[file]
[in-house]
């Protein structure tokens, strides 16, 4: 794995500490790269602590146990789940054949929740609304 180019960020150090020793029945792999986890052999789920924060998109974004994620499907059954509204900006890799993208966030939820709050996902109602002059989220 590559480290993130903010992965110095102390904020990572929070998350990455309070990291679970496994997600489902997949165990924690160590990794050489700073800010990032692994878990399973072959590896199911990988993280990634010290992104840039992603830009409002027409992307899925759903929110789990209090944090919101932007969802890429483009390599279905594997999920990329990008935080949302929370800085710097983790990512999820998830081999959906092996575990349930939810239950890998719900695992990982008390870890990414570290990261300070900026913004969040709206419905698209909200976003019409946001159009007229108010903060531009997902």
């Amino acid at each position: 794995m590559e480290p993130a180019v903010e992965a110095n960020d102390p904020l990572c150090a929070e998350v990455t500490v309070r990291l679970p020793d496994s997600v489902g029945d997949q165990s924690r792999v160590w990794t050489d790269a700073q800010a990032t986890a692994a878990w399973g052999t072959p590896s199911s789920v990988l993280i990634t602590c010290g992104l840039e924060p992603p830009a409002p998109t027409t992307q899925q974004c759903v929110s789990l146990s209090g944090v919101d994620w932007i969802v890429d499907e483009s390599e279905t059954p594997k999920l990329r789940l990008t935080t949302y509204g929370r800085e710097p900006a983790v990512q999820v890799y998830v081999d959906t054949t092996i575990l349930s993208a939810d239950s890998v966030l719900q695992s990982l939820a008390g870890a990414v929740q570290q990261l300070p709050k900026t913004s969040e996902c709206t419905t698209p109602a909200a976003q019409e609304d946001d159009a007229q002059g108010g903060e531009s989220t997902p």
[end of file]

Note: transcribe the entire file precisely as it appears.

[in-house]
């Protein structure tokens, strides 16, 4: 794995500490790269602590146990789940054949929740609304 180019960020150090020793029945792999986890052999789920924060998109974004994620499907059954509204900006890799993208966030939820709050996902109602002059989220 590559480290993130903010992965110095102390904020990572929070998350990455309070990291679970496994997600489902997949165990924690160590990794050489700073800010990032692994878990399973072959590896199911990988993280990634010290992104840039992603830009409002027409992307899925759903929110789990209090944090919101932007969802890429483009390599279905594997999920990329990008935080949302929370800085710097983790990512999820998830081999959906092996575990349930939810239950890998719900695992990982008390870890990414570290990261300070900026913004969040709206419905698209909200976003019409946001159009007229108010903060531009997902």
């Amino acid at each position: 794995m590559e480290p993130a180019v903010e992965a110095n960020d102390p904020l990572c150090a929070e998350v990455t500490v309070r990291l679970p020793d496994s997600v489902g029945d997949q165990s924690r792999v160590w990794t050489d790269a700073q800010a990032t986890a692994a878990w399973g052999t072959p590896s199911s789920v990988l993280i990634t602590c010290g992104l840039e924060p992603p830009a409002p998109t027409t992307q899925q974004c759903v929110s789990l146990s209090g944090v919101d994620w932007i969802v890429d499907e483009s390599e279905t059954p594997k999920l990329r789940l990008t935080t949302y509204g929370r800085e710097p900006a983790v990512q999820v890799y998830v081999d959906t054949t092996i575990l349930s993208a939810d239950s890998v966030l719900q695992s990982l939820a008390g870890a990414v929740q570290q990261l300070p709050k900026t913004s969040e996902c709206t419905t698209p109602a909200a976003q019409e609304d946001d159009a007229q002059g108010g903060e531009s989220t997902p």